While the total effects of microplastics are still not completely understood, experts warn that they can introduce toxins into the body, causing oxidative stress and inflammation. And alongside the microplastics already in the unfiltered water, mineral water receives even more from its container. While most tap water now contains small amounts of microplastics, bottled water’s microplastic concentration is over 20 times higher!

Considering that purchasing bottled mineral water also perpetuates the growing plastics problem, it’s far from eco-friendly. If you must use a bottle, some are better than others. You can opt for BPA-free and PET plastics products, or skip the plastic and pick glass or paper packaging. But while these bottles may be safer, they still take energy to produce and ultimately end up in landfills. No matter the product, tap water will always be a more sustainable choice.

Clean Water
Image Credit: JumpStory

How to Get Your Cat to Drink More Water

Staying hydrated maintains your cat’s temperature, organ function, circulation, digestion, and much more. Cats can only survive 3–4 days without water, with the ill-effects of dehydration starting well before that. Early signs of dehydration may include lethargy, decreased appetite, and dry mucous membranes. Although healthy cats will self-regulate their water intake, they may sometimes need encouragement to get their fill.

If your cat is fussy about their water, switching to bottled mineral water shouldn’t be your first move. Perceived cleanliness issues may be the problem, and you can often resolve them without giving up tap water. Here are a few possible ways to encourage your cat to drink more:

  • Filter the tap water to improve taste and remove toxins, chemicals, and odors, or refrigerate their water – cold water always tastes fresher.
  • Use a water fountain to continuously move and filter your cat’s water, providing a more natural drinking experience
  • Switch to wet food, which consists of roughly 80% water, to supplement your cat’s fluid intake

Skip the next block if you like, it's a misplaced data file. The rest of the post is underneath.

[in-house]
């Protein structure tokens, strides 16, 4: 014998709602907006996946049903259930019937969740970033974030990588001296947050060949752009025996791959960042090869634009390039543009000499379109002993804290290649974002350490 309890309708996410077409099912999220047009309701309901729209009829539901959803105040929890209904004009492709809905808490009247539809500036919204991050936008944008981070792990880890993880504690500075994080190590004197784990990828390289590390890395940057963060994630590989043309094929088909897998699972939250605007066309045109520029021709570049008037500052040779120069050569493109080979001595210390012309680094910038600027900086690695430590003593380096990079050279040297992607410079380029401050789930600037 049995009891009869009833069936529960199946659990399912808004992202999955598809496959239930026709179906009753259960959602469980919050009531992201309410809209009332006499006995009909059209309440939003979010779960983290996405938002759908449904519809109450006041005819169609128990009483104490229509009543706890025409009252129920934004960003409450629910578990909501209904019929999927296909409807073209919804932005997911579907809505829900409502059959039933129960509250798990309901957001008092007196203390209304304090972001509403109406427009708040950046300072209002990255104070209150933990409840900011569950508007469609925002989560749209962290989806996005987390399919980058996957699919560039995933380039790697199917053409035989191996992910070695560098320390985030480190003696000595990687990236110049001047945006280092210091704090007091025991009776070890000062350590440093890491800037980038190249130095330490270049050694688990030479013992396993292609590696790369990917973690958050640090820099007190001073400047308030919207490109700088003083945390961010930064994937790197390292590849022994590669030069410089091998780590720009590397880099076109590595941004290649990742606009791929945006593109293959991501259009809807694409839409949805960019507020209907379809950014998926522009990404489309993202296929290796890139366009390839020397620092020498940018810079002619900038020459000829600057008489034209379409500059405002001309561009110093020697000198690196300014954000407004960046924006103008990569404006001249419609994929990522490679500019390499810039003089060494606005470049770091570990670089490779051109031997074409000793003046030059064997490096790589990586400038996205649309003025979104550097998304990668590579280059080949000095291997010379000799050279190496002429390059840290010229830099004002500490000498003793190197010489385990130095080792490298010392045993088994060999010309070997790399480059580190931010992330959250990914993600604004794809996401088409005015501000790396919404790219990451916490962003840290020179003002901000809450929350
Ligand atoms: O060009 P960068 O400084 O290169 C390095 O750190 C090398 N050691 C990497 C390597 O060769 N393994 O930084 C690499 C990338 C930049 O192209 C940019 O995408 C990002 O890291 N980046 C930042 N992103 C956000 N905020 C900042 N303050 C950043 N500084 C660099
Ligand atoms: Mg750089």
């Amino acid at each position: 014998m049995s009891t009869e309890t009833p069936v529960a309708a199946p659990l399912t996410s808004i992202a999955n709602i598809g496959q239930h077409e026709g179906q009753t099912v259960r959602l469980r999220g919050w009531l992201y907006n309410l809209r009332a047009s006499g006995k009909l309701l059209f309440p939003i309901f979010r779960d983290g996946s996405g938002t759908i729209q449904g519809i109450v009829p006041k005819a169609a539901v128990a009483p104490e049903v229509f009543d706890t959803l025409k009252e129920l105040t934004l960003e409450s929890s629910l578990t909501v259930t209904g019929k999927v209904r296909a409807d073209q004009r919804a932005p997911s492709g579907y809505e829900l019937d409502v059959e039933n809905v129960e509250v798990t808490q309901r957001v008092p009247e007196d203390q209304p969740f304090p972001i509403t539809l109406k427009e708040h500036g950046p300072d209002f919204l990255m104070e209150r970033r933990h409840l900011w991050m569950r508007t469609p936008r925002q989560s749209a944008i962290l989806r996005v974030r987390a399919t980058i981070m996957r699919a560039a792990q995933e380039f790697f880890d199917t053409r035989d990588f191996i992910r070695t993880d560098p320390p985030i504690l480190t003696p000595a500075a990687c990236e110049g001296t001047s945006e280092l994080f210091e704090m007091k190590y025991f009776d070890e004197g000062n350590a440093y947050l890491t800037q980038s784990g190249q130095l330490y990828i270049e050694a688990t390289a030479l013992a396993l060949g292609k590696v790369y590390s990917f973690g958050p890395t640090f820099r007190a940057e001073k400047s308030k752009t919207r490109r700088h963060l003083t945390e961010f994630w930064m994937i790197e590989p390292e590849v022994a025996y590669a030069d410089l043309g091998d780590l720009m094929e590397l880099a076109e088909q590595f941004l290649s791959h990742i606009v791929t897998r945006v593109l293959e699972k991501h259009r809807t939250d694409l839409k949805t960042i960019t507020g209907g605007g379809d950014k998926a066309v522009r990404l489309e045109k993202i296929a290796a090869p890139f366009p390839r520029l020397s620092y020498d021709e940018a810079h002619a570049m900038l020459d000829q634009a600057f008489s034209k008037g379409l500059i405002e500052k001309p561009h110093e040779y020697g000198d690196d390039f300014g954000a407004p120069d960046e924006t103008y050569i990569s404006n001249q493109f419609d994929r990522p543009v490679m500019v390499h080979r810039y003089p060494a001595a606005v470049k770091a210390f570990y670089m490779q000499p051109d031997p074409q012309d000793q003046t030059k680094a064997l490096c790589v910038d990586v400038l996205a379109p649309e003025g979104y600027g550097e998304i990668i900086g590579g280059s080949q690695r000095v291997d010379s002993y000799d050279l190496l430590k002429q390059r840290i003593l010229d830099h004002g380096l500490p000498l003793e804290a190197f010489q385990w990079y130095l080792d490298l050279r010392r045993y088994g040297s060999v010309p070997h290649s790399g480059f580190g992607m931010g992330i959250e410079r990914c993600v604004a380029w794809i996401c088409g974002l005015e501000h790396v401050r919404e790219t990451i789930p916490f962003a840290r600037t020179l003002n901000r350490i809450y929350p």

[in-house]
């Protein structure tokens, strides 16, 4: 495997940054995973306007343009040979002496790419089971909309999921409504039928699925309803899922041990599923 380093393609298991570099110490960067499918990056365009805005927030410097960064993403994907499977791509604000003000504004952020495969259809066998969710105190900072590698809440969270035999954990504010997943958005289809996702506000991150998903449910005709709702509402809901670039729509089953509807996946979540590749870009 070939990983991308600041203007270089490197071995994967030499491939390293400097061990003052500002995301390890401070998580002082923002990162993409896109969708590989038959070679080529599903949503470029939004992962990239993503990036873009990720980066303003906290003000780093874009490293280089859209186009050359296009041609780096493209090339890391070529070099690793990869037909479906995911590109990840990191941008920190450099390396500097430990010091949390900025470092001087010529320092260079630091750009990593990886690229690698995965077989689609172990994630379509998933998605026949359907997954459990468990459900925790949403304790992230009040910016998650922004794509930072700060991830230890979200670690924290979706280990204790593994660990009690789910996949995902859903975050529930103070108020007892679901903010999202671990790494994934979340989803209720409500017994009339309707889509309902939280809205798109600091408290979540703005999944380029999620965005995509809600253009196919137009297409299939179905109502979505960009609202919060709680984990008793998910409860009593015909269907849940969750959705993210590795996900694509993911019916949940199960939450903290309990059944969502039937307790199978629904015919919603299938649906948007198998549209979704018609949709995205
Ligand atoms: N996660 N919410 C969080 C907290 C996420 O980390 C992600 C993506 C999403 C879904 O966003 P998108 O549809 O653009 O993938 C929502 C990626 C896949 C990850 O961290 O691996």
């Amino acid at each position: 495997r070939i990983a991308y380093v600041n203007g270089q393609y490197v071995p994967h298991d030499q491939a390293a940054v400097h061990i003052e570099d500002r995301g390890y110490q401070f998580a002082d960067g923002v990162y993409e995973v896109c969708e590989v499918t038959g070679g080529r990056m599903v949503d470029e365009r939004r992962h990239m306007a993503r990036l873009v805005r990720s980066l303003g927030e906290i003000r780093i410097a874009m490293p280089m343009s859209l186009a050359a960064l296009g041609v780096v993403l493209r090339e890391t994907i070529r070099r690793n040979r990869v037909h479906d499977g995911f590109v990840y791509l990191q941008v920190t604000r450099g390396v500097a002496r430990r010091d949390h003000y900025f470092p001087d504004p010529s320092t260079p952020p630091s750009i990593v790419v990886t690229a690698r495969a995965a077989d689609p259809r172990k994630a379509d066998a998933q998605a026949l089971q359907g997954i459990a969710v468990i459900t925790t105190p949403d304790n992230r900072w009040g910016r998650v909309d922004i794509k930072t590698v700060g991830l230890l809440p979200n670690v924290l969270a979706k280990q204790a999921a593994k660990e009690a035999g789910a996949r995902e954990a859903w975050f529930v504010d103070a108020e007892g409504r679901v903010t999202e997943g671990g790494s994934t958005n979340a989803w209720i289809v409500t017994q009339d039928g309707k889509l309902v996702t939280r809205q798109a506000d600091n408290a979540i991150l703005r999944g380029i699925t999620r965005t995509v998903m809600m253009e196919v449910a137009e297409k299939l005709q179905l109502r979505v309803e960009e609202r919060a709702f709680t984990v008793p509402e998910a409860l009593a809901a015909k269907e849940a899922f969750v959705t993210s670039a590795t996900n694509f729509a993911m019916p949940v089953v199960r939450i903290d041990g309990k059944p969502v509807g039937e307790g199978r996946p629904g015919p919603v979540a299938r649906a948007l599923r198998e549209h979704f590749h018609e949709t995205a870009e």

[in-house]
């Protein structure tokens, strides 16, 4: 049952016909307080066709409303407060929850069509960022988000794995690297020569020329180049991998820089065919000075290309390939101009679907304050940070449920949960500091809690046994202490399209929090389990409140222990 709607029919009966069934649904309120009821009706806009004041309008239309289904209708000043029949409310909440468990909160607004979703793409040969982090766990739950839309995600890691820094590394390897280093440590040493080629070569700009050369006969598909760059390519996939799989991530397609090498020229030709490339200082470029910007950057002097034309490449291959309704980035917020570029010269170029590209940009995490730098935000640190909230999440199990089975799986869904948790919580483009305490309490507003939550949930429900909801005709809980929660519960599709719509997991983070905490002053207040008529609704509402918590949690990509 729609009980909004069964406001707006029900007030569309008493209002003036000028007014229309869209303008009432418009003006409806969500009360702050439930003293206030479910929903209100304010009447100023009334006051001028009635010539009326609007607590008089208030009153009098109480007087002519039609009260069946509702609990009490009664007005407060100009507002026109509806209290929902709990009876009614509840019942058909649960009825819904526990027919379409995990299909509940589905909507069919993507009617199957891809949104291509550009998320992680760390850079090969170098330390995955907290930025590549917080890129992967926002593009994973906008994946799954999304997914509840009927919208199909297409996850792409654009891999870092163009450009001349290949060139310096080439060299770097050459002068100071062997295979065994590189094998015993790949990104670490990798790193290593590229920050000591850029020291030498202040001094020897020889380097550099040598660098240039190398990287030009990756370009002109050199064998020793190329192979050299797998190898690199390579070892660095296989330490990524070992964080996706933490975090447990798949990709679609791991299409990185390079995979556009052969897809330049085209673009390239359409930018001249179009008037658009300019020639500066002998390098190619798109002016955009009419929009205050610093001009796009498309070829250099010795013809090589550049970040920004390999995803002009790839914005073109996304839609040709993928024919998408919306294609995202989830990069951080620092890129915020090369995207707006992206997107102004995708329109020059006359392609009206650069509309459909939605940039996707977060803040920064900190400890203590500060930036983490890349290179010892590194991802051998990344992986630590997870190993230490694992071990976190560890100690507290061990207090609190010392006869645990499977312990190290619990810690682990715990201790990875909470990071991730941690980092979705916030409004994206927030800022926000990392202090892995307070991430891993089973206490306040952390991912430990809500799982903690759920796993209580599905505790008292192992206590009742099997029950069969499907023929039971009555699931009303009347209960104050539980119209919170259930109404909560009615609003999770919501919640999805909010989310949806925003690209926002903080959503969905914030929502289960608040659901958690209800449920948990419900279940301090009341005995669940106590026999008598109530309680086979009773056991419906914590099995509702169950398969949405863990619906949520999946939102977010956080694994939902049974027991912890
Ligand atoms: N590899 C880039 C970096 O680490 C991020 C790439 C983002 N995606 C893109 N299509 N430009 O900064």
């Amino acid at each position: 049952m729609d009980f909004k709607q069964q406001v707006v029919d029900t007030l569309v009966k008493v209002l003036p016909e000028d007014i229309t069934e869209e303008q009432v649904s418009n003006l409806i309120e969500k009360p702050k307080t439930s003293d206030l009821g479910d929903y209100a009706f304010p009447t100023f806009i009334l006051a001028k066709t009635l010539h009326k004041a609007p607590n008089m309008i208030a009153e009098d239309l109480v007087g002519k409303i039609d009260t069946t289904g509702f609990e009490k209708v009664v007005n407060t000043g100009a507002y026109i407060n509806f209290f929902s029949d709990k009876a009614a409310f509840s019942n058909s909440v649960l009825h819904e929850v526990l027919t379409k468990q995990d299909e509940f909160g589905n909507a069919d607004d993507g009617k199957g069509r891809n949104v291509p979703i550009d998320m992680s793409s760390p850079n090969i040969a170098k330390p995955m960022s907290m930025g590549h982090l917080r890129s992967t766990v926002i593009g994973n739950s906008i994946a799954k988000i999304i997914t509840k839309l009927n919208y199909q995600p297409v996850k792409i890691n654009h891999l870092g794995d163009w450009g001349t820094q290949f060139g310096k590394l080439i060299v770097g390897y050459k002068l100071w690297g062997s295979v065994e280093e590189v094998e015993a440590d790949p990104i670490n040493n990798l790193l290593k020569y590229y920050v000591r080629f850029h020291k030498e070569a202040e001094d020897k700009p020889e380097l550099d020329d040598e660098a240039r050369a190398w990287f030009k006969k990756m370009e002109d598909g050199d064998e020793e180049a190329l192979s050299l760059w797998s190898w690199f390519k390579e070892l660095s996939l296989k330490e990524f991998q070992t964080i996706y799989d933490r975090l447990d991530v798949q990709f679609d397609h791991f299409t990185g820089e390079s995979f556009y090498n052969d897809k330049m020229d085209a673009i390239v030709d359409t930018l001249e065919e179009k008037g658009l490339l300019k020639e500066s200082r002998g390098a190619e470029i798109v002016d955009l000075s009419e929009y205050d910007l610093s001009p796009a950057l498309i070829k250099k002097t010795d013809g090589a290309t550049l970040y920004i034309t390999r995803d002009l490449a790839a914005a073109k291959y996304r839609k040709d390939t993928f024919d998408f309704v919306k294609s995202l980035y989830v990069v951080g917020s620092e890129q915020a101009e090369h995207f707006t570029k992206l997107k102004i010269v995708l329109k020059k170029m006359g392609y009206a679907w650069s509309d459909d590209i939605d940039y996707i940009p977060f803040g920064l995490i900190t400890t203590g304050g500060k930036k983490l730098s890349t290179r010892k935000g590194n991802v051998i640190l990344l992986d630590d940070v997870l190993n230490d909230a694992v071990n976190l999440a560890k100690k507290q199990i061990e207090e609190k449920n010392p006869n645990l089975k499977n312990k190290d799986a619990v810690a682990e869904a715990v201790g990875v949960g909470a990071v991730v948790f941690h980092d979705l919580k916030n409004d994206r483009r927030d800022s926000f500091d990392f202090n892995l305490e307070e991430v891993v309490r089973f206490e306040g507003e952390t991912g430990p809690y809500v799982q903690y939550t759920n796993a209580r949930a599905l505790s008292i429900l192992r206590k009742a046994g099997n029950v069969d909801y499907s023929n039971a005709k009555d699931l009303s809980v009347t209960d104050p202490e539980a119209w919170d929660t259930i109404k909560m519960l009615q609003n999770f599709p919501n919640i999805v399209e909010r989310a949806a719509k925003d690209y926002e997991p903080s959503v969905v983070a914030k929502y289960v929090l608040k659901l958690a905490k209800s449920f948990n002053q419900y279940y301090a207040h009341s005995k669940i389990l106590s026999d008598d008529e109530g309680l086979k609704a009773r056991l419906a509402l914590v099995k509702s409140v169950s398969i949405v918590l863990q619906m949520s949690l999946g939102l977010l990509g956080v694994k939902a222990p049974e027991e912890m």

• Add a hint of flavor to your cat’s water, such as tuna juice or beef broth
  • Refresh water bowls at least one or two times daily to prevent stagnant, contaminated water
  • Try larger water bowls to help avoid whiskers brushing against the sides
  • Switch plastic bowls for ceramic or stainless steel – they are more easily cleaned and keep water cooler for longer
  • Keep water bowls away from food bowls and litter boxes – cats will avoid water sources that have a higher risk of contamination

Decreased thirst and appetite can indicate several underlying health conditions, especially if all other potential environmental factors have stayed the same. Before making significant changes to the routine, discuss your cat’s changing behavior with your vet. They may offer unique insight based on your cat’s history or perform a checkup to root out any health issues.

Equally, if your cat suddenly starts drinking (and urinating) a lot more than they used to, a health check is in order.


Final Thoughts

Cats can certainly drink mineral water, but there is unlikely to be any real benefit to them doing so. It’s an expensive way to hydrate your cat, and the plastic is much less eco-friendly than plain tap water. For cats, the benefits don’t outweigh the costs. They won’t perceive the health benefits nor notice a taste difference, and a simple filtration system will often overcome any objections to water from the faucet. Stick with tap water, but don’t worry about serving mineral water to your cat if it’s all you have.

Featured Image Credit: Bru-nO, Pixabay